In a world where every task demands our utmost dedication and hard work, your work pants are something you can truly rely on. However, considering the purpose of this garment, it is inevitable that, in the long run, your work pants will begin to show signs of wear and tear.
The thought of holes in your trusty work pants can be disheartening and intimidating, especially if you are not a skilled seamstress. But don’t worry! With this guide, you will be able to learn how to patch work pants without breaking a sweat.
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Ways to Patch Work Pants
Before patching pants, you should locate where the damage is. It is advised to turn the pants inside out to really see how much damage needs to be repaired.
This will also help you to strategize on the best way to do the job, as well as the materials needed. There are two common ways of patching work pants: the darning and machine-sewn patch techniques.
Method #1: The Darning Technique
The darning technique is a traditional way to sew a rip in pants that is relatively small and unnoticeable. This method is a traditional way to patch pants by hand, but over the years, sewing machines have also been used.
The darning stitch weaves the threads in rows that are anchored on the opposite sides of the fabric and are crossed over the gap. Thus, creating a dense layer of thread that covers the holes.
In some cases, especially when using the sewing machine, the stitches are reinforced with fabric pieces called fusible interfacing. This ensures the patching is more durable without standing out on the pants’ right side.
For this method, you will need:
- Darning needle
- A piece of fusible25 inch larger than the hole and iron(optional)
- Sewing machine (optional)
Step #1: Clean the edges of the hole.
With the help of a pair of scissors, clean up the loose or hanging threads in the frayed area. Although this step is optional, it is still recommended, as the loose threads can get in the way of the whole patching process and affect the adherence of the patch to the pants.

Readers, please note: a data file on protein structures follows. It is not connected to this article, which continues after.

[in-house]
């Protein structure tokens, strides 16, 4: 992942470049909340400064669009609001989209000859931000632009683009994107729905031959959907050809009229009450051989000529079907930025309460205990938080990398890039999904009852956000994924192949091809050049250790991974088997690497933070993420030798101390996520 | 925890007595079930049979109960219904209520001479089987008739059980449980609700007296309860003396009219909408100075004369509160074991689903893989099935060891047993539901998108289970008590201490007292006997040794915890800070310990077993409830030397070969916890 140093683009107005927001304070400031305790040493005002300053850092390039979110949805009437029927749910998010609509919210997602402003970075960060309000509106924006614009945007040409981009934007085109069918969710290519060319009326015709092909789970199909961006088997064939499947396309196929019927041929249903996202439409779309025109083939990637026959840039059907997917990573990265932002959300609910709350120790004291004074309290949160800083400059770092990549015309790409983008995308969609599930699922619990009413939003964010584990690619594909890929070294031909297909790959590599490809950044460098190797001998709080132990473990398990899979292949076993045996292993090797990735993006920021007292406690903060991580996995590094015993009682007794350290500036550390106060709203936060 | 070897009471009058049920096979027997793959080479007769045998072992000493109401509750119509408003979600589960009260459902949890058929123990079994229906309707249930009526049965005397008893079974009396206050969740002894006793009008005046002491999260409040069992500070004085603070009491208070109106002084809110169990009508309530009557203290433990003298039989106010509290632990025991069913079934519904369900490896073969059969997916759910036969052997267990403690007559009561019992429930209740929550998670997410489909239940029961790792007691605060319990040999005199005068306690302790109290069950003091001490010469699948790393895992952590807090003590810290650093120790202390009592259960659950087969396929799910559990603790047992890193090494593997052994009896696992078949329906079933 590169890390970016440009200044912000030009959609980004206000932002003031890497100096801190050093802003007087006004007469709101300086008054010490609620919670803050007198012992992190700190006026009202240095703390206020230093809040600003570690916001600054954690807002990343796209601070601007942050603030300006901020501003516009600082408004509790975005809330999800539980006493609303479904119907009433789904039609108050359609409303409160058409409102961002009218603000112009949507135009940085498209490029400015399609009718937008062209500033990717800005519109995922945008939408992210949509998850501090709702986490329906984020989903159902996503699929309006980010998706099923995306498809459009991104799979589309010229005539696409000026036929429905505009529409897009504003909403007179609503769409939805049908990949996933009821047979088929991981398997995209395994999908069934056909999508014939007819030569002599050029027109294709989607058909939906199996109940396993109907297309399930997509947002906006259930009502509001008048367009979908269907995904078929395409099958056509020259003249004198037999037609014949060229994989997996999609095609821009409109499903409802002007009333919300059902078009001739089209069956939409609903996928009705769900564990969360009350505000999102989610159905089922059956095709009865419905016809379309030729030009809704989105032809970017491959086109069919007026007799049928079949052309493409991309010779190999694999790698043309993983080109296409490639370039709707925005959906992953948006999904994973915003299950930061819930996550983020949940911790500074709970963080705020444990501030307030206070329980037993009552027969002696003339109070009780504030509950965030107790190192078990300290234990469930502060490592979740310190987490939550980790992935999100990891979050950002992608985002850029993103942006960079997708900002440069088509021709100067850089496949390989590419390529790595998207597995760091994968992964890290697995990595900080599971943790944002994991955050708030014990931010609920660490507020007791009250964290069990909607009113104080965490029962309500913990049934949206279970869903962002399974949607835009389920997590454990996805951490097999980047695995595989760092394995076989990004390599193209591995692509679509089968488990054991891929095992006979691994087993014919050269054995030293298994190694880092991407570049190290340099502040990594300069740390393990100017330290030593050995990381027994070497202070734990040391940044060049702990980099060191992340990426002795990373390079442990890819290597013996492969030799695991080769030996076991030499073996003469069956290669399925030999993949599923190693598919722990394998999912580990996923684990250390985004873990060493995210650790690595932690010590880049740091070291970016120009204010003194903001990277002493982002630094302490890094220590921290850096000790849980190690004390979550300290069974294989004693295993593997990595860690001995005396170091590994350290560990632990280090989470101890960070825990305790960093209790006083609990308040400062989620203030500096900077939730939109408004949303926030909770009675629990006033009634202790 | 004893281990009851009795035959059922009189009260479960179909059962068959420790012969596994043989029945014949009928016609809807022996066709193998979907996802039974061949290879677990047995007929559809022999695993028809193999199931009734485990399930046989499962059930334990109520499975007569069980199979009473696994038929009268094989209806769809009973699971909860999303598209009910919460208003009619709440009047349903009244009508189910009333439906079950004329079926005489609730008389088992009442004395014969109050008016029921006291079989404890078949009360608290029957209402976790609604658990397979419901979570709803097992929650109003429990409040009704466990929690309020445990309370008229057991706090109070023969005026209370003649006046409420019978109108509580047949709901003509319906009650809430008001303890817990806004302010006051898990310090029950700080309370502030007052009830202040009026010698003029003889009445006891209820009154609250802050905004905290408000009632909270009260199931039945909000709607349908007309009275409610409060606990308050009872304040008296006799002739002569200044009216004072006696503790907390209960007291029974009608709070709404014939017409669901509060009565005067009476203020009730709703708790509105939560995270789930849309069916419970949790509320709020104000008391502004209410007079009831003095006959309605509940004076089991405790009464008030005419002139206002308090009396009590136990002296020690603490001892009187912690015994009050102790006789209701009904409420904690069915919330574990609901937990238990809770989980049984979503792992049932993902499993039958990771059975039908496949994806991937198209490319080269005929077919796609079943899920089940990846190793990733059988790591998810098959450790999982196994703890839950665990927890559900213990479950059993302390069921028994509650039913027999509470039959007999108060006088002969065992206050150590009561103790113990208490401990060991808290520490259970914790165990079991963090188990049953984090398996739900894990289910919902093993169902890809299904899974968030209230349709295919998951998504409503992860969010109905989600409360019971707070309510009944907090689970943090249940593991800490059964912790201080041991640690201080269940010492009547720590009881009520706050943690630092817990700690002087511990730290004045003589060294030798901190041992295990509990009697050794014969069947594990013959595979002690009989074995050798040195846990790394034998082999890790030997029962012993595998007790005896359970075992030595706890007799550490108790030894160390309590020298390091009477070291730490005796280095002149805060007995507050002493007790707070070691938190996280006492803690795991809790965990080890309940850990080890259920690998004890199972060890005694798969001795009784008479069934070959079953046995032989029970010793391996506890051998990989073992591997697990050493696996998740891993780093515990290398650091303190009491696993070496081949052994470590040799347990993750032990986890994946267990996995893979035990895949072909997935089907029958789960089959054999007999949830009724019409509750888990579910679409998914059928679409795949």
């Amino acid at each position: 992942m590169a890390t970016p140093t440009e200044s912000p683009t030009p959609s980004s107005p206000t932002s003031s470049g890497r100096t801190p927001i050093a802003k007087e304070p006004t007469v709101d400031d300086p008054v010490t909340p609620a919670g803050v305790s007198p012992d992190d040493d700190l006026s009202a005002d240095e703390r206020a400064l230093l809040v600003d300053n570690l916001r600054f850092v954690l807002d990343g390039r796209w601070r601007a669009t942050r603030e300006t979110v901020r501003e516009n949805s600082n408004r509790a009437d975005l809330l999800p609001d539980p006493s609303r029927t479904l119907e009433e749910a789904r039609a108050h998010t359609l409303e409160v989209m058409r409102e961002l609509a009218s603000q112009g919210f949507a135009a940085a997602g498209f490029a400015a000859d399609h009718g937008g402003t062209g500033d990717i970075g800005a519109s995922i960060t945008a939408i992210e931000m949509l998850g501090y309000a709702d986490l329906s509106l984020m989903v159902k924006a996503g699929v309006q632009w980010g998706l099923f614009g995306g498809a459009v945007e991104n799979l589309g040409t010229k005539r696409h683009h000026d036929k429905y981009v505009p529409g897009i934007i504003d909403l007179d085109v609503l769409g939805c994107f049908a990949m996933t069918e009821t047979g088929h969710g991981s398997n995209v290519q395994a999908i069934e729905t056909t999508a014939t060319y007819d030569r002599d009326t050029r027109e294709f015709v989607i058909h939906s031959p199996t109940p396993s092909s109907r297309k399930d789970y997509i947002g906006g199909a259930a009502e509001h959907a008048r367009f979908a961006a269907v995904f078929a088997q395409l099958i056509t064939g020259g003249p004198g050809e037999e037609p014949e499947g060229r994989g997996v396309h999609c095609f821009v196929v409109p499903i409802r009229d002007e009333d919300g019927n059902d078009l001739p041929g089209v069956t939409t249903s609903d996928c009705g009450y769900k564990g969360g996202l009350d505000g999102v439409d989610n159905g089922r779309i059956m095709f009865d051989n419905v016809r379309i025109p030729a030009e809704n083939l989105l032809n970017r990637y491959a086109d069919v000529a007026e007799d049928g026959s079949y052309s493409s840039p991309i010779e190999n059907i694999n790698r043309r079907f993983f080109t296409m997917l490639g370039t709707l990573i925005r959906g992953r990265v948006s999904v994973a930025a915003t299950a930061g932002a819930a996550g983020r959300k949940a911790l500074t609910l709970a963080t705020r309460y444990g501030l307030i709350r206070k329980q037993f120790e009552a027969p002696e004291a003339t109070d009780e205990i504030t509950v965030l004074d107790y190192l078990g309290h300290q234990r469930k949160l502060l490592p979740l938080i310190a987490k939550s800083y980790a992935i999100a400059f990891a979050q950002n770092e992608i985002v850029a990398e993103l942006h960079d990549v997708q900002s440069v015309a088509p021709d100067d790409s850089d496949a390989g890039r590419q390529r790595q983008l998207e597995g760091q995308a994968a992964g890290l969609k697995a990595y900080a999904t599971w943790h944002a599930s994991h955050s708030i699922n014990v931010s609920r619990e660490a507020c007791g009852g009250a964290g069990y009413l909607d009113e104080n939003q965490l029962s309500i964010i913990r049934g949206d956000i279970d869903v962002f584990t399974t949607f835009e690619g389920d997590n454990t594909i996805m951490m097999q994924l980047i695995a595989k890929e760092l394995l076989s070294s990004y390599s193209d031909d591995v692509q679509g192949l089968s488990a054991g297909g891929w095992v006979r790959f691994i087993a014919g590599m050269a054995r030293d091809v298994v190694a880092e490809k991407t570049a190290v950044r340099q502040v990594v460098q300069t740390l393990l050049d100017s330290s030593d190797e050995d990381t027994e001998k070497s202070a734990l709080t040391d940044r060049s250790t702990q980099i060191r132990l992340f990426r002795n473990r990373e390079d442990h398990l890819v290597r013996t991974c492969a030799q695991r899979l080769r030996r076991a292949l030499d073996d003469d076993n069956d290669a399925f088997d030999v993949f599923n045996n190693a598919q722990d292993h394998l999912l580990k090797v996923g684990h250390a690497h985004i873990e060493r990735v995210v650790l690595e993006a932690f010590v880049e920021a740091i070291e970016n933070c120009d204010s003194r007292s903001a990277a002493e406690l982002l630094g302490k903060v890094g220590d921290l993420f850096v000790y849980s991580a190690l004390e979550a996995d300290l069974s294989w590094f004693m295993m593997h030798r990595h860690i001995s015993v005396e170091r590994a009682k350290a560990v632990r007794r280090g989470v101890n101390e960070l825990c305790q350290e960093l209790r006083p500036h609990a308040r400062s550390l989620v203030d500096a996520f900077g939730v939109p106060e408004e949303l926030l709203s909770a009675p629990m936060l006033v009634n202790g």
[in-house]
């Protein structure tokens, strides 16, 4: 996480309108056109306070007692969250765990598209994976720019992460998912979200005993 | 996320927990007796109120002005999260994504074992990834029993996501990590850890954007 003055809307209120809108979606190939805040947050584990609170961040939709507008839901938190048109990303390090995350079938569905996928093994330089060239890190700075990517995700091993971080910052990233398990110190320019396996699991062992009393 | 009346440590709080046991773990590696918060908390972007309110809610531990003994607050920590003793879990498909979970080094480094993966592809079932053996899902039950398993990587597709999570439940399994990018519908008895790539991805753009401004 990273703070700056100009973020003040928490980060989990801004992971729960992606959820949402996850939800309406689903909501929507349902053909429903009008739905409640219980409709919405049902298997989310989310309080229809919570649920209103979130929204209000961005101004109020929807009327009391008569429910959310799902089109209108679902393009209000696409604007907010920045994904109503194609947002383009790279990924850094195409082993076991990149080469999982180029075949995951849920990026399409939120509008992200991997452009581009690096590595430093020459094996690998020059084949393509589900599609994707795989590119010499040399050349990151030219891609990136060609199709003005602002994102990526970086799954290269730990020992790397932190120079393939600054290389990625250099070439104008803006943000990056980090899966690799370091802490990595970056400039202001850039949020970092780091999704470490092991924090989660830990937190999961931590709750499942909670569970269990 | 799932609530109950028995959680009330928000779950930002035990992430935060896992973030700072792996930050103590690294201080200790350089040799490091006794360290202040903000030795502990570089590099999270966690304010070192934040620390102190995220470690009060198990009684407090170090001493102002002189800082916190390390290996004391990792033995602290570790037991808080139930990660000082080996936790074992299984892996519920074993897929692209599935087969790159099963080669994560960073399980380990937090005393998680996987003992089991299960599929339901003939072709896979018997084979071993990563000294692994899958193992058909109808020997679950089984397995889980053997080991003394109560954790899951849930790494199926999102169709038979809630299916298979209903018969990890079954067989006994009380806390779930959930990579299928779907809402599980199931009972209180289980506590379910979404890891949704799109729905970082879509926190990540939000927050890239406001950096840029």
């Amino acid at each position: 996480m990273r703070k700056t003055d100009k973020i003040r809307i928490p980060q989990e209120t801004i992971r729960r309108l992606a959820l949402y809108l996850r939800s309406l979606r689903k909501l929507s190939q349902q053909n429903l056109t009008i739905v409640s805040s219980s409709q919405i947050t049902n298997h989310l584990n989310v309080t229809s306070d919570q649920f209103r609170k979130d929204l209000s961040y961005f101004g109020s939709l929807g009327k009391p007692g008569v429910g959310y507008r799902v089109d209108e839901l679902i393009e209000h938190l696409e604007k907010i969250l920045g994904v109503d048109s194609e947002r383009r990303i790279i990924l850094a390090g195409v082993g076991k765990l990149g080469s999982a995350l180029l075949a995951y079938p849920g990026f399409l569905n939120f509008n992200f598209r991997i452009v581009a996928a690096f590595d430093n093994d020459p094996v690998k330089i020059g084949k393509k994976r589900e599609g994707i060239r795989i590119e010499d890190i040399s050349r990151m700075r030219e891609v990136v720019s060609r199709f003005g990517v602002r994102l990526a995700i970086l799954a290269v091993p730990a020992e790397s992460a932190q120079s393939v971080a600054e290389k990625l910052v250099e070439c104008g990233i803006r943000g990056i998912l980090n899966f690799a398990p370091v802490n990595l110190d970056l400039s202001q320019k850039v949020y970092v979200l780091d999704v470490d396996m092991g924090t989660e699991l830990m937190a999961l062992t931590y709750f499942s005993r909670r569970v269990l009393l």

Step #2: Set up thread and needle
- If you are going to sew a tear in pants by hand, then all you have to do is thread the needle. Push the end of the thread through the eye of the needle and make the knot at the end to prevent the thread from slipping out of the fabric once you start sewing.
- For the sewing machine, attach the darning foot and select the appropriate needle and thread. It is recommended to run a few stitches on a “practice” fabric so you can adjust the settings of the machine, such as the thread tension and the evenness of the stitches.
Step #3: Secure the fusible (optional)
If using a fusible, place the fabric in the hoop or hold it taut with your hands to create tension and prevent shifting. Iron the fusible to keep it in place. Wait for the piece to cool down before peeling off the paper so only the webbing is left behind.
Step #4: Stitch it up!
Make sure that you are working on the right side of your pants before working on the stitches.
1. By hand
- Bring the needle up through the fabric at one edge of the hole. Then, take the needle across the hole and insert it back into the opposite edge of the fabric.
- Repeat this to create parallel rows of stitches until the hole is covered.
- Secure the thread on the fabric and trim any excess.
2. With Sewing Machine
- Sew parallel lines back and forth over the damaged area, covering all the surrounding fabric with stitches. The stitches should be right next to each other, forming rows.